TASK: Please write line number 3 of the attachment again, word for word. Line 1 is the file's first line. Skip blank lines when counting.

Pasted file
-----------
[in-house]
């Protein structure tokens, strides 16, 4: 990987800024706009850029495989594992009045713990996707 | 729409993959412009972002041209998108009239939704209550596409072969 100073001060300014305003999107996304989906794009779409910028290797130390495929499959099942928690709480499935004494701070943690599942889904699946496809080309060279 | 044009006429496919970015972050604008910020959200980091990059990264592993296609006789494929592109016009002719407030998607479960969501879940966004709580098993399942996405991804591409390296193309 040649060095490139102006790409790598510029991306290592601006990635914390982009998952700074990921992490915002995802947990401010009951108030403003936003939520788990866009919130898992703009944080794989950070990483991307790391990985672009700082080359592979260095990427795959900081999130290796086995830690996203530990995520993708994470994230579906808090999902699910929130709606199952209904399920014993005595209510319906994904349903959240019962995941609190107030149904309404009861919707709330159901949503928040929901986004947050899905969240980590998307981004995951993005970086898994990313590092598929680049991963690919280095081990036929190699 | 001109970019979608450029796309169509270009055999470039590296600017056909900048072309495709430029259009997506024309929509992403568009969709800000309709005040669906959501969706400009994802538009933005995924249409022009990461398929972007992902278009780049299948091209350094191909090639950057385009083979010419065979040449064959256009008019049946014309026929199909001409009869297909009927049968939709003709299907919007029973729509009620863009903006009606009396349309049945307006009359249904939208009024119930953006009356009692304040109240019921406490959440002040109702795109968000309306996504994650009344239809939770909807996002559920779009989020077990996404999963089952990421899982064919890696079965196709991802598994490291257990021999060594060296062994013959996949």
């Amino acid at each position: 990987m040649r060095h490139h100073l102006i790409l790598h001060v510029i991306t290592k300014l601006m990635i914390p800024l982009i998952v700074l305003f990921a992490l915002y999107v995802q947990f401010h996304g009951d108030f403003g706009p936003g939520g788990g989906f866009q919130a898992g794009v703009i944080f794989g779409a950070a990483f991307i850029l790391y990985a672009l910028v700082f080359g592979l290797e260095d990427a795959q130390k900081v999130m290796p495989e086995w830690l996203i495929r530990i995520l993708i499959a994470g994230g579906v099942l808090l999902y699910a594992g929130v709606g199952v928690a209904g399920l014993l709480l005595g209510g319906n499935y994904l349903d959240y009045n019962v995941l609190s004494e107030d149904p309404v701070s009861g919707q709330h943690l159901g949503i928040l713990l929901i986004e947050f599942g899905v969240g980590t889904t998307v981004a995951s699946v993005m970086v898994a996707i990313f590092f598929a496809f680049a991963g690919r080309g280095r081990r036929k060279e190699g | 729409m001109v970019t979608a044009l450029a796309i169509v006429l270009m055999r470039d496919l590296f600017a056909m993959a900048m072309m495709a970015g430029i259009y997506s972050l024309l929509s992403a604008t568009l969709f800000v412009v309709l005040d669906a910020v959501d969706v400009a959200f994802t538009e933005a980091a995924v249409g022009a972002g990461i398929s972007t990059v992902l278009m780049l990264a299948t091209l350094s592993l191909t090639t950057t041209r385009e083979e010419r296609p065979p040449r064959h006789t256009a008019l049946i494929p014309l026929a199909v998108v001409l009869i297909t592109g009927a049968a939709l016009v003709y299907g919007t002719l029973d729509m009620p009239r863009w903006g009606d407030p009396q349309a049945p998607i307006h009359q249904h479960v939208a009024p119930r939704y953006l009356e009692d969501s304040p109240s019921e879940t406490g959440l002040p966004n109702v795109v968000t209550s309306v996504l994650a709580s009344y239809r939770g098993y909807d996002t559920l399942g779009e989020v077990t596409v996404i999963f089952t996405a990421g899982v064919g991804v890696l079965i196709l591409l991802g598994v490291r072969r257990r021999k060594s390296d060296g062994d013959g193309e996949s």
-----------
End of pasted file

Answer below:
């Amino acid at each position: 990987m040649r060095h490139h100073l102006i790409l790598h001060v510029i991306t290592k300014l601006m990635i914390p800024l982009i998952v700074l305003f990921a992490l915002y999107v995802q947990f401010h996304g009951d108030f403003g706009p936003g939520g788990g989906f866009q919130a898992g794009v703009i944080f794989g779409a950070a990483f991307i850029l790391y990985a672009l910028v700082f080359g592979l290797e260095d990427a795959q130390k900081v999130m290796p495989e086995w830690l996203i495929r530990i995520l993708i499959a994470g994230g579906v099942l808090l999902y699910a594992g929130v709606g199952v928690a209904g399920l014993l709480l005595g209510g319906n499935y994904l349903d959240y009045n019962v995941l609190s004494e107030d149904p309404v701070s009861g919707q709330h943690l159901g949503i928040l713990l929901i986004e947050f599942g899905v969240g980590t889904t998307v981004a995951s699946v993005m970086v898994a996707i990313f590092f598929a496809f680049a991963g690919r080309g280095r081990r036929k060279e190699g | 729409m001109v970019t979608a044009l450029a796309i169509v006429l270009m055999r470039d496919l590296f600017a056909m993959a900048m072309m495709a970015g430029i259009y997506s972050l024309l929509s992403a604008t568009l969709f800000v412009v309709l005040d669906a910020v959501d969706v400009a959200f994802t538009e933005a980091a995924v249409g022009a972002g990461i398929s972007t990059v992902l278009m780049l990264a299948t091209l350094s592993l191909t090639t950057t041209r385009e083979e010419r296609p065979p040449r064959h006789t256009a008019l049946i494929p014309l026929a199909v998108v001409l009869i297909t592109g009927a049968a939709l016009v003709y299907g919007t002719l029973d729509m009620p009239r863009w903006g009606d407030p009396q349309a049945p998607i307006h009359q249904h479960v939208a009024p119930r939704y953006l009356e009692d969501s304040p109240s019921e879940t406490g959440l002040p966004n109702v795109v968000t209550s309306v996504l994650a709580s009344y239809r939770g098993y909807d996002t559920l399942g779009e989020v077990t596409v996404i999963f089952t996405a990421g899982v064919g991804v890696l079965i196709l591409l991802g598994v490291r072969r257990r021999k060594s390296d060296g062994d013959g193309e996949s």